Clark County Highpoint Trip Report

Date: July 18, 2011
Author: Adam Helman

note 1: All coordinates are in the WGS84 datum.
note 2: Mouse-click on the image for detail.

This effort was part of a larger journey collecting Idaho and Washington county highpoints in July 2011.

It is 3.1 road miles along Nicholia Road from its start along Route 28 to this junction at (44.35430° N, 112.99979° W).

It is then 4.5 road miles southeast (with a wire gate at 4.0 miles) to this junction at (44.30592° N, 112.93859° W).

From that point it is 4.0 miles to the trailhead at (44.32565° N, 112.86382° W).

There is a wire gate at 1.1 miles. The last few miles are rutted, and high-centering is possible. Low-clearance vehicles are no longer an option.

Here are some intermediate waypoints for the climb using the route described in Ken Jones' report.

(44.33648° N, 112.85529° W) at 8,044 feet - Trail 006 / 081 junction.

(44.34159° N, 112.84500° W) at 8,373 feet - Trail 081 veers right (southeast), may be inundated with water for a few hundred feet.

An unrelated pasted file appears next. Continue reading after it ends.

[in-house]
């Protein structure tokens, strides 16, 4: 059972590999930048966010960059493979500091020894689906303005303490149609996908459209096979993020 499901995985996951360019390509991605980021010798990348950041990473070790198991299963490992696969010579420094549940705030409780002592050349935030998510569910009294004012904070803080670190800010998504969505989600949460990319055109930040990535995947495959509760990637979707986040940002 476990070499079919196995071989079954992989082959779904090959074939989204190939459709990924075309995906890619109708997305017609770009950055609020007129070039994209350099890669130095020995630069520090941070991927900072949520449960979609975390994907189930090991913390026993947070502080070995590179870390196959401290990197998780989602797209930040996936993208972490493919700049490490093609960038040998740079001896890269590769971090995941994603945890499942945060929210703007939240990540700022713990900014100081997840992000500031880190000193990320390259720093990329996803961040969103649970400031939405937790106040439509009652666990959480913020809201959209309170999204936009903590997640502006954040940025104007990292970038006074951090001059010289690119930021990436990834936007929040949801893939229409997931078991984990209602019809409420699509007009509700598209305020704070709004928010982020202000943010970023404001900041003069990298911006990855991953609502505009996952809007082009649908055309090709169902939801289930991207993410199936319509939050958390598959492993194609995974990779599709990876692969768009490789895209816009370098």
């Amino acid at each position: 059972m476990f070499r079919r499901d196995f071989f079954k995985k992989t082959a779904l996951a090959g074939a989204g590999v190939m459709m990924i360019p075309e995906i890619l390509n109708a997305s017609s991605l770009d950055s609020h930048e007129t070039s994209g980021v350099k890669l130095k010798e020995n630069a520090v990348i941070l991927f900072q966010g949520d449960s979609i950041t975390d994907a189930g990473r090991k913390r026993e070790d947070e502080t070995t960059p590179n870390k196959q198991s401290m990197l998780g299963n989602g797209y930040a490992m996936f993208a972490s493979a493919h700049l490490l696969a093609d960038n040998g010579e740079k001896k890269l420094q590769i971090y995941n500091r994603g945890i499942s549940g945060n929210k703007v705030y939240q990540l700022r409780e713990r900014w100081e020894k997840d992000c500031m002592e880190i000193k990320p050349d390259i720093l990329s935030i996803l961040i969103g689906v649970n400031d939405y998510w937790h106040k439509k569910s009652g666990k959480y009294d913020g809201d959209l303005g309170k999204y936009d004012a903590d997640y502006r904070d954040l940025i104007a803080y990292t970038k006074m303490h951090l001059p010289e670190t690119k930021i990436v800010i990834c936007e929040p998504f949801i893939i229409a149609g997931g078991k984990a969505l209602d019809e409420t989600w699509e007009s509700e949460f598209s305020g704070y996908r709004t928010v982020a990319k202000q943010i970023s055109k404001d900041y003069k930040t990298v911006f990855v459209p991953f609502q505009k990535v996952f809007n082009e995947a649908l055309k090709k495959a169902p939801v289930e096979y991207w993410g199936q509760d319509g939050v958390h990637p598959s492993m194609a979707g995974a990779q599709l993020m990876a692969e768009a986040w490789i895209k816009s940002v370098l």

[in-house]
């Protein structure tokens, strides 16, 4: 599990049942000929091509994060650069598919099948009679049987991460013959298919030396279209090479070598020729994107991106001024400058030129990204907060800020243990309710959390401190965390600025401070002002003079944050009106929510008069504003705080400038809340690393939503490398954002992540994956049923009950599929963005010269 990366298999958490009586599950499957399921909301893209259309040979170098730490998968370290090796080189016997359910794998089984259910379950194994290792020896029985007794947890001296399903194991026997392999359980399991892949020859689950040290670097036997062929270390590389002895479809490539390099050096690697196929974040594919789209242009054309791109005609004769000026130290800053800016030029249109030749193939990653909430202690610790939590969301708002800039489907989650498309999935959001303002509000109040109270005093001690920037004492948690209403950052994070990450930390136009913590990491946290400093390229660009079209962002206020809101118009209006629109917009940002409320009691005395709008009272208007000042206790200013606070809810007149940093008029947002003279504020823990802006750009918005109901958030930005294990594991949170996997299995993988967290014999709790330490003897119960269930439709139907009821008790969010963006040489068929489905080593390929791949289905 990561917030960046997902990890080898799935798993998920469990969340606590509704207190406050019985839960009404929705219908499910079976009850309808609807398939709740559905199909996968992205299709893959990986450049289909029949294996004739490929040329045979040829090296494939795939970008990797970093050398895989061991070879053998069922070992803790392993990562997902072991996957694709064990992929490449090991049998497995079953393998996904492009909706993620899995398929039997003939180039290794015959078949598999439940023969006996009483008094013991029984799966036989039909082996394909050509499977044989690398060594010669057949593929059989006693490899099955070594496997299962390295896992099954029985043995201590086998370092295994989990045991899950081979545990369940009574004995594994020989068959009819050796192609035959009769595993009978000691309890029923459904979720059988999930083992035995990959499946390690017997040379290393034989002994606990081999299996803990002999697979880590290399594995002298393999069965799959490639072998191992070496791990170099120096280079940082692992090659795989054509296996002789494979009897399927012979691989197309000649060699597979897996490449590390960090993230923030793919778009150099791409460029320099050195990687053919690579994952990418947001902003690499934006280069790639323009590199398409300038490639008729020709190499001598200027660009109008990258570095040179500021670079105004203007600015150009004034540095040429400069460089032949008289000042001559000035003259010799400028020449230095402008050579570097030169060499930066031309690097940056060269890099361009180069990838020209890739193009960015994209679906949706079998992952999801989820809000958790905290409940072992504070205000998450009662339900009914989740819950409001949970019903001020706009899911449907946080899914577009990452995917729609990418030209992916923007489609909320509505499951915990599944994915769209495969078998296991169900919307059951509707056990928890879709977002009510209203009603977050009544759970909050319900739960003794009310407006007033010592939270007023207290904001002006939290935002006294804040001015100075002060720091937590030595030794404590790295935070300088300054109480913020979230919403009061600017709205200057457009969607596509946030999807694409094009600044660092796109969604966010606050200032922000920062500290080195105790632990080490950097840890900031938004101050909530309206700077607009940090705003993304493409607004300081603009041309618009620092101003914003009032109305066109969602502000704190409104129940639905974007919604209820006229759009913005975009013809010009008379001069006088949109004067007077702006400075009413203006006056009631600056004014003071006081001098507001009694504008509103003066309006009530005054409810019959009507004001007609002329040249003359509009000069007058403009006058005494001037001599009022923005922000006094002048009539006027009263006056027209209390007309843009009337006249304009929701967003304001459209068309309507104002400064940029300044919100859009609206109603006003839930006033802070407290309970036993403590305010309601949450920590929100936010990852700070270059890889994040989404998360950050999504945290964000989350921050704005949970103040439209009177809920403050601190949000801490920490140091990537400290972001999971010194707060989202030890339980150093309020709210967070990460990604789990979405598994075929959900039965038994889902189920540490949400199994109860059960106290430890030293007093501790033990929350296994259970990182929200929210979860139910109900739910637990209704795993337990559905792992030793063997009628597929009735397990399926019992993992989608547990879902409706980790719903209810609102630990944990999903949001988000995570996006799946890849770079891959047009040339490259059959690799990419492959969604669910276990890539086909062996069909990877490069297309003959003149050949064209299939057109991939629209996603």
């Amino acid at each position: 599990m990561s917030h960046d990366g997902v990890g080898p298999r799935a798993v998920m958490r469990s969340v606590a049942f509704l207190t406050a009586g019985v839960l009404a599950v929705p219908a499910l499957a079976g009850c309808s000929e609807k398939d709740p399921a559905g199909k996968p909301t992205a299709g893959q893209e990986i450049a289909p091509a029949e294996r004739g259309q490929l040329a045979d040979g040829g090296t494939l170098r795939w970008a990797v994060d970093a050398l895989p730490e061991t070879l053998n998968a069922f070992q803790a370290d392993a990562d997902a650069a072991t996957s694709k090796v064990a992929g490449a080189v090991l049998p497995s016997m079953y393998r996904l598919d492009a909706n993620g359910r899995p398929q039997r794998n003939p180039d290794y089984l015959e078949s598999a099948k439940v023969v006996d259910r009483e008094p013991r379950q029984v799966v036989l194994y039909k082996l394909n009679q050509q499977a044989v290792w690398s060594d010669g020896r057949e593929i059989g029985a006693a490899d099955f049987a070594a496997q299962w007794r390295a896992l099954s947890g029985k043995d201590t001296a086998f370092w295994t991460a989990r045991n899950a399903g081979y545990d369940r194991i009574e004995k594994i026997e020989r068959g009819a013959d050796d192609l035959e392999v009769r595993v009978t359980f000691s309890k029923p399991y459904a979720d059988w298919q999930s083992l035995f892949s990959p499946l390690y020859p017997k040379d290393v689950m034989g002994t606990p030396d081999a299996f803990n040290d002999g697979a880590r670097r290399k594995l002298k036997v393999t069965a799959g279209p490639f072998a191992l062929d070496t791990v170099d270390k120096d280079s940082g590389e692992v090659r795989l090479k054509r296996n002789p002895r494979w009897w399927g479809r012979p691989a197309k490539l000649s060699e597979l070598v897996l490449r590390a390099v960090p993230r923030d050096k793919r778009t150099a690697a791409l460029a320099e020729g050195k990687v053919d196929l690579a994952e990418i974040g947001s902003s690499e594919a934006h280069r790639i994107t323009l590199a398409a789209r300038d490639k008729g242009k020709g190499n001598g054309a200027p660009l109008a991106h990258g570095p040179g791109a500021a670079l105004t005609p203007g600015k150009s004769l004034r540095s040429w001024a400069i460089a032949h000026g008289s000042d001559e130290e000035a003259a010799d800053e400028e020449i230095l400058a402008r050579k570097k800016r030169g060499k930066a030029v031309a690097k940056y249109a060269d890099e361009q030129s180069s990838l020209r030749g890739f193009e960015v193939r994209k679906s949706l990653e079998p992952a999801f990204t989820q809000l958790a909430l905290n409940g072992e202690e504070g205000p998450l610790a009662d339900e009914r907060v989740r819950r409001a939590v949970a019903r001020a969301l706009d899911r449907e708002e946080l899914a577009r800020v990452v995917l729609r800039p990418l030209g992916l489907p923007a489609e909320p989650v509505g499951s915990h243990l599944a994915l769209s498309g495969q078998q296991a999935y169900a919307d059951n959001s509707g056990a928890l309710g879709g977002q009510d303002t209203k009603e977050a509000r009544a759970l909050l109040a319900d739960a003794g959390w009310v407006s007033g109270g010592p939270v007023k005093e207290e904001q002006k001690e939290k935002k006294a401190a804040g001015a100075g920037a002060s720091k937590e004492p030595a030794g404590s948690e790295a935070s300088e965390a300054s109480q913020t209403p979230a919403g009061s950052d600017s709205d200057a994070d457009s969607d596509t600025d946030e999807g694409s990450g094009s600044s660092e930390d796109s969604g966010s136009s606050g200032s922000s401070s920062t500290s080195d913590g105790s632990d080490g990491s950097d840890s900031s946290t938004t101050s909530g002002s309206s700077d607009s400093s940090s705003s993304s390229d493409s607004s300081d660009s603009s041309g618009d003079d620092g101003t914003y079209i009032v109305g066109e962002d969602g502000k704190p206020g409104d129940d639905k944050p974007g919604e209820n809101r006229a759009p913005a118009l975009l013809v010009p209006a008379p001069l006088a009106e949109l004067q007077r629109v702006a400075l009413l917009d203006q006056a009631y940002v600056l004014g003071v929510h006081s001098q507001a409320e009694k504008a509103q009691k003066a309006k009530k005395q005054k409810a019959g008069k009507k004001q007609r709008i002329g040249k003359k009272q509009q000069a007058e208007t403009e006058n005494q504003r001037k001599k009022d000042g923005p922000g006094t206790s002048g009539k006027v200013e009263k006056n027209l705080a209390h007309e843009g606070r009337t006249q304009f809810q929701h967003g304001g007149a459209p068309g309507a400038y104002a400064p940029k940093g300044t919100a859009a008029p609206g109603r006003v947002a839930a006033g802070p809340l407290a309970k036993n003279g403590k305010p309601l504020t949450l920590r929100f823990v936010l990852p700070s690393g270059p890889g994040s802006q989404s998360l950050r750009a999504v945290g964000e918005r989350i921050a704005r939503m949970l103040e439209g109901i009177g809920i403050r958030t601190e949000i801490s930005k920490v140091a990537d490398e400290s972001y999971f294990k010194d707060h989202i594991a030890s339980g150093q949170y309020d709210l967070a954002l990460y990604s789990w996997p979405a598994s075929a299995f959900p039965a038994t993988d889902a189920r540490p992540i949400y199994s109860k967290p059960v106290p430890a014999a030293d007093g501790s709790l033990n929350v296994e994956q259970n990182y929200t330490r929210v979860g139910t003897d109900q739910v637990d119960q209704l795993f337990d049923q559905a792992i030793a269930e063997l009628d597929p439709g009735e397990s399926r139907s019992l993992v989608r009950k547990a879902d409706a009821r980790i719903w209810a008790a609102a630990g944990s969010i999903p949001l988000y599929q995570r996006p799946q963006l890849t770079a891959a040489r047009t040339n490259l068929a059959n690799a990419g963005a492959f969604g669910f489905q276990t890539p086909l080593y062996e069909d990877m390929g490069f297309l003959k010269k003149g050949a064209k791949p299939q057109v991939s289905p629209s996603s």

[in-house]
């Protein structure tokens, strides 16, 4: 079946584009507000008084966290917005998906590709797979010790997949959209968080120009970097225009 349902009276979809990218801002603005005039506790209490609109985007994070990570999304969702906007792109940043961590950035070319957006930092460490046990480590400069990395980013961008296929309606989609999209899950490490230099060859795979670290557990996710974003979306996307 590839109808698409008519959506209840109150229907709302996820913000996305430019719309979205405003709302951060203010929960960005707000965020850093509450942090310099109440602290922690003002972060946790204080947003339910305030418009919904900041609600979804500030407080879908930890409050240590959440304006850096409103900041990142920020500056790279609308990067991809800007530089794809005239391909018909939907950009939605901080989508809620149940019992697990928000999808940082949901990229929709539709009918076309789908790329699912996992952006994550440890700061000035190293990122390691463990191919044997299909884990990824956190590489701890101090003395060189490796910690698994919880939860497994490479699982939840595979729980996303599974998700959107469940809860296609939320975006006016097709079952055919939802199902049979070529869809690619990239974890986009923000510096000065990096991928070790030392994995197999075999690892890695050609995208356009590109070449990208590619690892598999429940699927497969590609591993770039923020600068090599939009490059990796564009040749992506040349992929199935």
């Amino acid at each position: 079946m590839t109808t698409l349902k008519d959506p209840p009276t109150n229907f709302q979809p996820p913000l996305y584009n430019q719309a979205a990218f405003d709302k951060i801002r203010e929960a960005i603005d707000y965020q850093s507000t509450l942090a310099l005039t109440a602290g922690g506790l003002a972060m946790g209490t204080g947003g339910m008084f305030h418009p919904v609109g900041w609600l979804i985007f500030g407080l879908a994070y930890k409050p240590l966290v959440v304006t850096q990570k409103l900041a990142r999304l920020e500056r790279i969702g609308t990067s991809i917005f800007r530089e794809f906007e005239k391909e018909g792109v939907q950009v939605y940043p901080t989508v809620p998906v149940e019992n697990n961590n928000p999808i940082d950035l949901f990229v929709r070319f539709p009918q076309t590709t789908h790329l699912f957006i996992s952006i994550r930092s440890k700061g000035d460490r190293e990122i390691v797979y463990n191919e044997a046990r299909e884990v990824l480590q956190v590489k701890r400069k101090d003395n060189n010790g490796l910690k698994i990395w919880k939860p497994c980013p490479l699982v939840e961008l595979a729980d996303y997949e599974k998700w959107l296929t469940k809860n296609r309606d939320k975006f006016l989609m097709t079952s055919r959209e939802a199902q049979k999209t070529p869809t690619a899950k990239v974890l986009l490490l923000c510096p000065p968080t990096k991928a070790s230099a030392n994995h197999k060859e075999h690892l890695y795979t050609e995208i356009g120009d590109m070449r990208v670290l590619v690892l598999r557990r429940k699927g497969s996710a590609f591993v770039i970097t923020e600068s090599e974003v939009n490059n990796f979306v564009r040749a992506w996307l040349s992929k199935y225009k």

(44.34074° N, 112.83855° W) at 8,979 feet - End of ATV trail (which is quite steep from 8,400 feet onwards). From 8,900 to 9,700 feet the forest is steep with perhaps a 35° slope.

(44.34080° N, 112.81985° W) at 10,471 feet - Eastern margin of the 10,600 foot obstacle noted in Ken Jones' report. It is steep and always loose from here to 10,800 feet. The talus improves a bit for the final 500 vertical feet to Webber Peak's summit.

(44.34372° N, 112.81055° W) at 11,228 feet - The Clark County highpoint. The liner just west is lower by inspection.

My round-trip consumed 8 hours 21 minutes. The net elevation gain was 3,600 feet; the total gain 3,900-4,000 feet.

Scott Peak
Nearby Scott Peak from the county highpoint.
Tortuous bends in the sedimentary layers
testify to enormous geological forces.
(Enlarge to examine this detail.)